June 29, 2010
Three Conditions Required for the Mental State of Flow
We’ve all been there before – you find yourself completely engrossed in a task, time melts away and you act on instinct, without consciously thinking. Many martial artists, Buddhist monks, sports stars among others routinely enter this state. Us mere mortals can also slip into this mindset doing everyday things like playing video games, developing software and even writing mega-awesome blog posts like this one (I think).
Flow: Completely Focused Motivation
This totally absorbing state of being is called flow and was researched and proposed by the Hungarian psychology professor Mihály Csíkszentmihályi. Csíkszentmihályi (shown right) labeled flow as the mental state where you have “completely focused motivation.” While experiencing flow you are so focused on the task at hand that your conscious mind, emotions and everything else going on in your head are all aligned to help complete whatever task you are doing.
My first experience with flow was at a very young age while playing video games. I was on the final level of a game I had been trying to beat for around three weeks and could not quite manage to get it finished. My Dad watched me play for a few minutes and when I had come through an exceptionally difficult part of the game he said, “Wow, how did you do that?”
He was amazed at the blank stare on my face and how fast my little fingers moved across the controller. I realized that during the time that he was watching me, I hadn’t been focusing on my character in the game; I had simply been taking in the entire TV screen. When I really thought about it, I hadn’t been thinking about anything at all. My fingers moved from muscle memory and I was able to break through the barrier that previously had stopped me from beating the game.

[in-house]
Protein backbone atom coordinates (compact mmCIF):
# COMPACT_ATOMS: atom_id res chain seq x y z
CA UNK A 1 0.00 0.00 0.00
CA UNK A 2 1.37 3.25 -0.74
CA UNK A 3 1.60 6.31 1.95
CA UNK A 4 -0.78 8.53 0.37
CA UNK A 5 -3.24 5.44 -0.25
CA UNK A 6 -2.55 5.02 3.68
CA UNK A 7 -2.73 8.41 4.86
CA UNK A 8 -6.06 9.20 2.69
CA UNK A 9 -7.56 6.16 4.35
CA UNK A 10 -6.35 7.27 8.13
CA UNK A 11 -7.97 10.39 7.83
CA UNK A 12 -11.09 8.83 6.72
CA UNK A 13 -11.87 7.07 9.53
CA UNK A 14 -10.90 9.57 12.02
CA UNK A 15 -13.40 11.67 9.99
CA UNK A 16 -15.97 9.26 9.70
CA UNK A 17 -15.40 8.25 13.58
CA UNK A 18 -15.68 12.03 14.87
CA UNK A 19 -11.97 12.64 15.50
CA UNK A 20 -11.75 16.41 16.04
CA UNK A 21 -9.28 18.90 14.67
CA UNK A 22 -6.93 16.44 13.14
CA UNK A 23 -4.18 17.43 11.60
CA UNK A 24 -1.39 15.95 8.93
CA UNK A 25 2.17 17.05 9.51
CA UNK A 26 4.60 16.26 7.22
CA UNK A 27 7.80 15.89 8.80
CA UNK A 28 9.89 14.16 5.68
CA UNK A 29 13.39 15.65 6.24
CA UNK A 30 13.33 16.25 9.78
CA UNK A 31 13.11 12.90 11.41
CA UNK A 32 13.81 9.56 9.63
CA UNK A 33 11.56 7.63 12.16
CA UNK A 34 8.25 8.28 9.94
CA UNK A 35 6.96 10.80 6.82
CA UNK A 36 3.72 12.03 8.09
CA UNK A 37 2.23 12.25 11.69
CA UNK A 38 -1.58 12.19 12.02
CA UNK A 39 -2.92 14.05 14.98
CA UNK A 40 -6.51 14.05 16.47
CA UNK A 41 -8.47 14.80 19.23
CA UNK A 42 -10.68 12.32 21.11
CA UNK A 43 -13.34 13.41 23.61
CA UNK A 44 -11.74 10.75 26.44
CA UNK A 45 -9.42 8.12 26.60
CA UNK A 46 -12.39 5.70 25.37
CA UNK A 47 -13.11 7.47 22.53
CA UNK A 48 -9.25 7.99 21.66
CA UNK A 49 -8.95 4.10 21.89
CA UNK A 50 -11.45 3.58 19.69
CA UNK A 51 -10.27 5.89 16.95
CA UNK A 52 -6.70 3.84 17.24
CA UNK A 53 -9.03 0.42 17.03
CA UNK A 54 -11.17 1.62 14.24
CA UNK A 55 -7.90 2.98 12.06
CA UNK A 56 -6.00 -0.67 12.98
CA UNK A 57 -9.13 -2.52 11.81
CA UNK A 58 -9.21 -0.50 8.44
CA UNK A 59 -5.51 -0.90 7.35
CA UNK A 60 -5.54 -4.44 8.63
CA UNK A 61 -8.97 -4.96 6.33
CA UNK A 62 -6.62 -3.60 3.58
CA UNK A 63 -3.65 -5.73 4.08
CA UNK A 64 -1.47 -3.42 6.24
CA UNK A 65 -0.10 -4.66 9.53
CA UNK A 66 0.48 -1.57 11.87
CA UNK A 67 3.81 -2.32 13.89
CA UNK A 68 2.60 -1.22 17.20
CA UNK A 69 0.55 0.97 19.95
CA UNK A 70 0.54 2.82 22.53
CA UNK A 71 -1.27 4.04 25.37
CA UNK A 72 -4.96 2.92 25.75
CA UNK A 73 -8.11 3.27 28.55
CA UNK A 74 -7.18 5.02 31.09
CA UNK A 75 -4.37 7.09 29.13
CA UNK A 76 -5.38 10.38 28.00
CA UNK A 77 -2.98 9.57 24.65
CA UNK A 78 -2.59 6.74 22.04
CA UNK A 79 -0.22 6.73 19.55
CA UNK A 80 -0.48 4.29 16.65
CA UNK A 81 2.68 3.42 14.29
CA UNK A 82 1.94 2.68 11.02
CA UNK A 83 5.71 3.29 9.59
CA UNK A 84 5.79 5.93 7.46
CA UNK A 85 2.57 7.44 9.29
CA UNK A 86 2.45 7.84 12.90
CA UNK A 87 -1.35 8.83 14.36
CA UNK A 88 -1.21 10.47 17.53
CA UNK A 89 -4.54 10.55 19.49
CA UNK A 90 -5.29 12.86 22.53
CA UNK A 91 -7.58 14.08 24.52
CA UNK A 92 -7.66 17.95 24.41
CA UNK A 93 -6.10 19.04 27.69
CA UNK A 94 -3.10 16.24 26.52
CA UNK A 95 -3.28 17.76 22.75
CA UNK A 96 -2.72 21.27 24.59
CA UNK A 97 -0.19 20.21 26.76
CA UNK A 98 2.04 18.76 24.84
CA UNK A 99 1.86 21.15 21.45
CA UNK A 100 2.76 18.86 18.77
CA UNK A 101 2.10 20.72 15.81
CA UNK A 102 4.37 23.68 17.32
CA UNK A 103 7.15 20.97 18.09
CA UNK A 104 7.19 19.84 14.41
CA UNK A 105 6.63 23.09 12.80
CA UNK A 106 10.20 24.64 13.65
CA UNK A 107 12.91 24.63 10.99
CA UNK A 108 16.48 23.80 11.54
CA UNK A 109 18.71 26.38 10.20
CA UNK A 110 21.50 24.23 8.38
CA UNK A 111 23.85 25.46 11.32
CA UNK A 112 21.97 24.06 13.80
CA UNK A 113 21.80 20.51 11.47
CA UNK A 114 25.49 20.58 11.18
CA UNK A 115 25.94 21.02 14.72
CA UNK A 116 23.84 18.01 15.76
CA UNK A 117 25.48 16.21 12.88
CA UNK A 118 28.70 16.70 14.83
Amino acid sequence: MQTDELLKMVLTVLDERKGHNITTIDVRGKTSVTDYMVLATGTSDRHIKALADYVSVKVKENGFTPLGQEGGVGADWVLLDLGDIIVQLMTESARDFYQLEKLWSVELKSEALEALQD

Three Conditions for Flow
I now know looking back that this is an example of flow at its finest. So if flow is one of the best ways to get focused and get something done how do we get there? Here are Csíkszentmihályi’s three conditions for flow:
- You must be involved in a task that has clear goals. With clear goals set you have structure and direction. I was able to achieve flow when playing video games because I was really trying to beat a level, and the smaller tasks at hand all pushed me into the direction of my end goal. Writing words or code is no different – the logic in your head become keystrokes and appear on the screen because you are trying to express an idea straight from your mind.
- There must be a balance between the challenges and tasks at hand. You need to feel as though you capable of doing what is laid out before you but it can’t be so boring that you don’t care. When the task requires a high level of skill, is worth doing in your mind’s eye and is highly challenging you will achieve flow.
- There must be immediate feedback on your performance. This can generally come from your own intuition on the level of performance, video games obviously have this built in. Nevertheless, without feedback that you should adjust what you’re doing to the overall skill level of your task, interest may begin to waver. Consistently adjusting to nuances in the task at hand (if this is needed) can help you to stay in the state of flow.
The uses and implications of flow in education, work, sports and many other fields are huge. As anyone who strives to achieve things, it’s vital to understand that flow represents the ultimate level of focus and you should do everything possible to encourage it to do your best work. Elimination of distractions, having clear goals as well as being in a focused environment along with these three conditions above can help you to get more done and at better levels of quality.